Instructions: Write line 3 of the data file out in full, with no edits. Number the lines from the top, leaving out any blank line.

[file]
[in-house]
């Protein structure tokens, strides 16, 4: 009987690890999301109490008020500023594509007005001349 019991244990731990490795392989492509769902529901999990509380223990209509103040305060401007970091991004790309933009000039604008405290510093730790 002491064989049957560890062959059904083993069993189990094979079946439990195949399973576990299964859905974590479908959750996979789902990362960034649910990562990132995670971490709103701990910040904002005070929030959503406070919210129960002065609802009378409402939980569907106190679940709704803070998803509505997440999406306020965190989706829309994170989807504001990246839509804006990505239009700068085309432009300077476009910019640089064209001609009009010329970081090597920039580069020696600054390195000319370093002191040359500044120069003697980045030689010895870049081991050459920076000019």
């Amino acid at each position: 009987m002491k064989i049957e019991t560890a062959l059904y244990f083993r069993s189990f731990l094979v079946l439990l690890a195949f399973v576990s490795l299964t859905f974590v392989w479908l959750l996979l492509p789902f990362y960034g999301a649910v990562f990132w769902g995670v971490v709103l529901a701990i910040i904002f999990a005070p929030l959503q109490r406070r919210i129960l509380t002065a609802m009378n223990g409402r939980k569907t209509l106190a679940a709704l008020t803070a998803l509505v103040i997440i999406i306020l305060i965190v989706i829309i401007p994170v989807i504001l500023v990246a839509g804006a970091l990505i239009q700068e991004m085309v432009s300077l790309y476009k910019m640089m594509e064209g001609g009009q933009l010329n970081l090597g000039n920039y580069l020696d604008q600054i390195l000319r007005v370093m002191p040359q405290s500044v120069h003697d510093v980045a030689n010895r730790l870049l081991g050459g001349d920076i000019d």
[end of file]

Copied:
């Amino acid at each position: 009987m002491k064989i049957e019991t560890a062959l059904y244990f083993r069993s189990f731990l094979v079946l439990l690890a195949f399973v576990s490795l299964t859905f974590v392989w479908l959750l996979l492509p789902f990362y960034g999301a649910v990562f990132w769902g995670v971490v709103l529901a701990i910040i904002f999990a005070p929030l959503q109490r406070r919210i129960l509380t002065a609802m009378n223990g409402r939980k569907t209509l106190a679940a709704l008020t803070a998803l509505v103040i997440i999406i306020l305060i965190v989706i829309i401007p994170v989807i504001l500023v990246a839509g804006a970091l990505i239009q700068e991004m085309v432009s300077l790309y476009k910019m640089m594509e064209g001609g009009q933009l010329n970081l090597g000039n920039y580069l020696d604008q600054i390195l000319r007005v370093m002191p040359q405290s500044v120069h003697d510093v980045a030689n010895r730790l870049l081991g050459g001349d920076i000019d």